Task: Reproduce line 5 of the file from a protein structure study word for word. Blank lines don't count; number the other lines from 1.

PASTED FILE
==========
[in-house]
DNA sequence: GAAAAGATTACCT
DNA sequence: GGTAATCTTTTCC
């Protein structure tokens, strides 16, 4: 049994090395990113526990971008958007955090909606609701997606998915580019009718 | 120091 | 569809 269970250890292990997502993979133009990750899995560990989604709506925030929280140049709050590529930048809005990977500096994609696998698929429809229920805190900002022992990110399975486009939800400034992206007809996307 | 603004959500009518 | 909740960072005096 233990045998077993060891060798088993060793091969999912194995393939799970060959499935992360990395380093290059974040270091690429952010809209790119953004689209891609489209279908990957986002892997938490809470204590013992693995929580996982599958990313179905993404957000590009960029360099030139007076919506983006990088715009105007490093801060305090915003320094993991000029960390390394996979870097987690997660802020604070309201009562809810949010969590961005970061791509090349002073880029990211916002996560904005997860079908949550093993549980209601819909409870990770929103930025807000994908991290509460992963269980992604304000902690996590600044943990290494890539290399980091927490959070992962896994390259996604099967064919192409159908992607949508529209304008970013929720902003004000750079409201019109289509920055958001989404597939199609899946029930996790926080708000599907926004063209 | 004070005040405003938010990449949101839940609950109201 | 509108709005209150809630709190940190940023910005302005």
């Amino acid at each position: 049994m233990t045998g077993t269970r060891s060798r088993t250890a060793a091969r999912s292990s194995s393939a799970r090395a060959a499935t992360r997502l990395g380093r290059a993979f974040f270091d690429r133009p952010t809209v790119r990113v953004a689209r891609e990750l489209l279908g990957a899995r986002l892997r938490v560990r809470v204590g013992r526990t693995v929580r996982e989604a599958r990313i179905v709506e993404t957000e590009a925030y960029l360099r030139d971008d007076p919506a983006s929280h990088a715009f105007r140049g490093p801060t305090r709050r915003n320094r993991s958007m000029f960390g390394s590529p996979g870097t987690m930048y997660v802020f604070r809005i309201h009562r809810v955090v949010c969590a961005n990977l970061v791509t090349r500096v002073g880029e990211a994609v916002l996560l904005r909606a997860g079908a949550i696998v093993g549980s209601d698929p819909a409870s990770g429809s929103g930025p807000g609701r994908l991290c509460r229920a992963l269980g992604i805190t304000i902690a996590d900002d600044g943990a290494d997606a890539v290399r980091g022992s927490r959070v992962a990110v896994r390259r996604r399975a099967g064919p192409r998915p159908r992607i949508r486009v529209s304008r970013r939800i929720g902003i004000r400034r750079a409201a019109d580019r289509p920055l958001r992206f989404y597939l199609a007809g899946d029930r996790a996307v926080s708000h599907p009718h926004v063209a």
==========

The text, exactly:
């Amino acid at each position: 049994m233990t045998g077993t269970r060891s060798r088993t250890a060793a091969r999912s292990s194995s393939a799970r090395a060959a499935t992360r997502l990395g380093r290059a993979f974040f270091d690429r133009p952010t809209v790119r990113v953004a689209r891609e990750l489209l279908g990957a899995r986002l892997r938490v560990r809470v204590g013992r526990t693995v929580r996982e989604a599958r990313i179905v709506e993404t957000e590009a925030y960029l360099r030139d971008d007076p919506a983006s929280h990088a715009f105007r140049g490093p801060t305090r709050r915003n320094r993991s958007m000029f960390g390394s590529p996979g870097t987690m930048y997660v802020f604070r809005i309201h009562r809810v955090v949010c969590a961005n990977l970061v791509t090349r500096v002073g880029e990211a994609v916002l996560l904005r909606a997860g079908a949550i696998v093993g549980s209601d698929p819909a409870s990770g429809s929103g930025p807000g609701r994908l991290c509460r229920a992963l269980g992604i805190t304000i902690a996590d900002d600044g943990a290494d997606a890539v290399r980091g022992s927490r959070v992962a990110v896994r390259r996604r399975a099967g064919p192409r998915p159908r992607i949508r486009v529209s304008r970013r939800i929720g902003i004000r400034r750079a409201a019109d580019r289509p920055l958001r992206f989404y597939l199609a007809g899946d029930r996790a996307v926080s708000h599907p009718h926004v063209a």